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From Labour to Capital: Intra-Village Inequality in Rural China, 1988–2006*

  • Zhou Yingying, Han Hua and Stevan Harrell

Economic inequality has increased greatly in China since the end of state socialist industry and collective agriculture, but the story of inequality is much more complex than just the rural–urban and coastal–inland dichotomies or the relative contributions of inter-regional and intra-regional inequality. Even within inland rural areas, inequality between villages and within villages has also increased greatly. In 2005–06, we were fortunate to be able to work with the Sichuan Nationalities Research Institute to re-survey 90 per cent of 300 families in three villages that we had originally surveyed in 1988. On the basis of these surveys and of ethnographic information, we found that income inequality had increased quite dramatically in all three villages. In structural terms, the primary reason for this increase was the shift from labour power to small-scale capital as the primary source of family income, a shift that occurred differently in each village.

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* Division of labour for this article was as follows. Han Hua directed the field research and did most of it; Zhou Yingying also participated extensively. Stevan Harrell made two brief visits. The survey was conducted in collaboration with the Sichuan Nationalities Research Institute; special thanks to Institute director Yuan Xiaowen, and to Li Jin, Geng Jing and Luo Liangzhao, who participated actively in the field research. Zhou Yingying did almost all the data analysis. Stevan Harrell did most of the writing, with contributions from Han Hua and Zhou Yingying. Thanks also to Bill Lavely for comments on earlier drafts. Fieldwork was supported by a grant from the Cultural Anthropology Division, National Science Foundation.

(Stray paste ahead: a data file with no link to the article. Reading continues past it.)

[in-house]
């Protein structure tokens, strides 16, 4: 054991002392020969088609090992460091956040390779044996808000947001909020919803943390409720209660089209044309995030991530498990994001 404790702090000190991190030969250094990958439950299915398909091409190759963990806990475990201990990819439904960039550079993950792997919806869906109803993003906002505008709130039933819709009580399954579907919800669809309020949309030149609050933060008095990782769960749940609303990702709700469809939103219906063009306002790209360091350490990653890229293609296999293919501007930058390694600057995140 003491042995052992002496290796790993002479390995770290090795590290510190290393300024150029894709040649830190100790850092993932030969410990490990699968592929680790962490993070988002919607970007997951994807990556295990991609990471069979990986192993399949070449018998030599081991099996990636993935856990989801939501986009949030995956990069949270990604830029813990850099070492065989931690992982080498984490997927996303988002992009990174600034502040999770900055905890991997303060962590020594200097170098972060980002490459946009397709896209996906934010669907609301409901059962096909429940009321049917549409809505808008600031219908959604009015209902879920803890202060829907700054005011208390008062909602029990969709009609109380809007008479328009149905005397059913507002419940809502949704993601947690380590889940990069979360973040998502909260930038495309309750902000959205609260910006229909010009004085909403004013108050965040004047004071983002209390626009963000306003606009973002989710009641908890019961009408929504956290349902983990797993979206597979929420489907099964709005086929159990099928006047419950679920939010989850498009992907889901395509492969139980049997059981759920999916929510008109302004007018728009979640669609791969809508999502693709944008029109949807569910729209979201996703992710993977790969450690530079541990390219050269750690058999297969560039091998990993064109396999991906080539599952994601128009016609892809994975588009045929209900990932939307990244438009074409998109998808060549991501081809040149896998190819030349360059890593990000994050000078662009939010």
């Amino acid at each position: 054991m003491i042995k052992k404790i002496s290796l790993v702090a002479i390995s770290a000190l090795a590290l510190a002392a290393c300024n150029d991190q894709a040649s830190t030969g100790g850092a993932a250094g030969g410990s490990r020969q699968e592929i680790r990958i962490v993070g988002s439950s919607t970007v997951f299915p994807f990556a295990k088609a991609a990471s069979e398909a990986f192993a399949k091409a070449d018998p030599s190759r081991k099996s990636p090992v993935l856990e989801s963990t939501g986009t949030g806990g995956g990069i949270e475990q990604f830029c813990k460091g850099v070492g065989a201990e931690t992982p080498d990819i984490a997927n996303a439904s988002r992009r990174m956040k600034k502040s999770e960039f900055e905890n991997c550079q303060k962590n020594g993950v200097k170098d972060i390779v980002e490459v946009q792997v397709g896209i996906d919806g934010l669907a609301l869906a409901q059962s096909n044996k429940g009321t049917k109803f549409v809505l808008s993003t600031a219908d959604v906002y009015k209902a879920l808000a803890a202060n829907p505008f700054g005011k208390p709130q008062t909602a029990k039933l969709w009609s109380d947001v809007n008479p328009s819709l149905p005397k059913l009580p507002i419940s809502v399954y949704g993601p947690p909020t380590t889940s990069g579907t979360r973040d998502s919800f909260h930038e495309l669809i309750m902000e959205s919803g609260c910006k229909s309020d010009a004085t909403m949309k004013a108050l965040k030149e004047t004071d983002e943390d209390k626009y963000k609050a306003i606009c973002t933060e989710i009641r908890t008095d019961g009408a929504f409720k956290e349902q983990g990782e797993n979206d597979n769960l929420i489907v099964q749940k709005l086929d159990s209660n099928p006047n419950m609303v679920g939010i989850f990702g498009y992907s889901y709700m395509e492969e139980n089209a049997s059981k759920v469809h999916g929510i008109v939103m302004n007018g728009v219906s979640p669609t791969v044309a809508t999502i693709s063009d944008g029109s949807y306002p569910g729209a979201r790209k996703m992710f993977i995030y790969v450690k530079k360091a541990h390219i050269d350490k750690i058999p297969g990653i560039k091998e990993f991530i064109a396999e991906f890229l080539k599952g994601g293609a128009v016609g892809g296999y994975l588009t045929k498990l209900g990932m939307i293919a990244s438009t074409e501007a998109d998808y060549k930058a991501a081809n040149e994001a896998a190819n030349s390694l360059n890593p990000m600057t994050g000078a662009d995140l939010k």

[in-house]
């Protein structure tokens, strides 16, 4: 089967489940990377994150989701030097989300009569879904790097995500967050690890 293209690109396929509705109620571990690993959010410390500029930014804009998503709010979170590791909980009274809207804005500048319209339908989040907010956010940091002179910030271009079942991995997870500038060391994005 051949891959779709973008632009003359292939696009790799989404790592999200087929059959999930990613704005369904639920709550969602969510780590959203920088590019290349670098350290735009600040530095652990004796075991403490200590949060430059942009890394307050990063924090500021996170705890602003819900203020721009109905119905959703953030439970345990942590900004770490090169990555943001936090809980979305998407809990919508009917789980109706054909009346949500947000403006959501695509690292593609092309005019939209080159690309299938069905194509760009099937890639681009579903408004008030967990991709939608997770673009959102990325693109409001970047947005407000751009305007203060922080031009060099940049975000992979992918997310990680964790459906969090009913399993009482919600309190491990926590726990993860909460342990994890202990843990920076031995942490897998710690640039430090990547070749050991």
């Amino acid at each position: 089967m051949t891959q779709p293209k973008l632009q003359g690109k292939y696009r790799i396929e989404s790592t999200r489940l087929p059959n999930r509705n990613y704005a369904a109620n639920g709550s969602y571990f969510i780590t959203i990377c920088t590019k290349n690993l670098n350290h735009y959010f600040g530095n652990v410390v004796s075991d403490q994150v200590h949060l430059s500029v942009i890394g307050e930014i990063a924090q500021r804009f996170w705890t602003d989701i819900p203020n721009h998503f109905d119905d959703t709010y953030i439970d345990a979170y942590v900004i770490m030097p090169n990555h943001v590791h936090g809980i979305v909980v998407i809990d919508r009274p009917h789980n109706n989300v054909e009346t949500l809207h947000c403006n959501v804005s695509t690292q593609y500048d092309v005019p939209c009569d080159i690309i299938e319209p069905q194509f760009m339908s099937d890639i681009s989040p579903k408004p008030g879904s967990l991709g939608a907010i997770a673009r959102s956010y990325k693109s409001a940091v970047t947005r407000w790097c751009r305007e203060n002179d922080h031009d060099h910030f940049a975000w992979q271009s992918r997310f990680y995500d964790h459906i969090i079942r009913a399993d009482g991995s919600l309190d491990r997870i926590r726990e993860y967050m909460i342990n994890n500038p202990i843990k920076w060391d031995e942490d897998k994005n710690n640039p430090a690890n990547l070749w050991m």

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The China Quarterly
  • ISSN: 0305-7410
  • EISSN: 1468-2648
  • URL: /core/journals/china-quarterly
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